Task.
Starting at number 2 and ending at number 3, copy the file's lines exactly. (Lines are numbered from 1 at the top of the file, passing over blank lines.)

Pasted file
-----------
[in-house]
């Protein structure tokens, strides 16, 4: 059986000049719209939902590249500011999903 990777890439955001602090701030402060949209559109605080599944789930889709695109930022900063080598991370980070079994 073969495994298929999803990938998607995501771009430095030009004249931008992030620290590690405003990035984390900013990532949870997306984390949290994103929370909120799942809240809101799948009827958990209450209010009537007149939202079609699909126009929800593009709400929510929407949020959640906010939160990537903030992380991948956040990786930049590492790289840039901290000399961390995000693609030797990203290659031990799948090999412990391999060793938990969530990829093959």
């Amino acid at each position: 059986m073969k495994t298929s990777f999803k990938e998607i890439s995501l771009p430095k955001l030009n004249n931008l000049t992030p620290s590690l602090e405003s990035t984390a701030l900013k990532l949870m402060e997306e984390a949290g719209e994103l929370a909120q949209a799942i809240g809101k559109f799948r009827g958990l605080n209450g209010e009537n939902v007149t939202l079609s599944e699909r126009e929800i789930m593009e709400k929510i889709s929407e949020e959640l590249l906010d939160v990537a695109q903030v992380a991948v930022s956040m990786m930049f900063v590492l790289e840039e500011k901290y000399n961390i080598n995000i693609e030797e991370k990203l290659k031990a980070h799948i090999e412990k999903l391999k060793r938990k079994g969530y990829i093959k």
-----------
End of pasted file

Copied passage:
């Protein structure tokens, strides 16, 4: 059986000049719209939902590249500011999903 990777890439955001602090701030402060949209559109605080599944789930889709695109930022900063080598991370980070079994 073969495994298929999803990938998607995501771009430095030009004249931008992030620290590690405003990035984390900013990532949870997306984390949290994103929370909120799942809240809101799948009827958990209450209010009537007149939202079609699909126009929800593009709400929510929407949020959640906010939160990537903030992380991948956040990786930049590492790289840039901290000399961390995000693609030797990203290659031990799948090999412990391999060793938990969530990829093959």
């Amino acid at each position: 059986m073969k495994t298929s990777f999803k990938e998607i890439s995501l771009p430095k955001l030009n004249n931008l000049t992030p620290s590690l602090e405003s990035t984390a701030l900013k990532l949870m402060e997306e984390a949290g719209e994103l929370a909120q949209a799942i809240g809101k559109f799948r009827g958990l605080n209450g209010e009537n939902v007149t939202l079609s599944e699909r126009e929800i789930m593009e709400k929510i889709s929407e949020e959640l590249l906010d939160v990537a695109q903030v992380a991948v930022s956040m990786m930049f900063v590492l790289e840039e500011k901290y000399n961390i080598n995000i693609e030797e991370k990203l290659k031990a980070h799948i090999e412990k999903l391999k060793r938990k079994g969530y990829i093959k």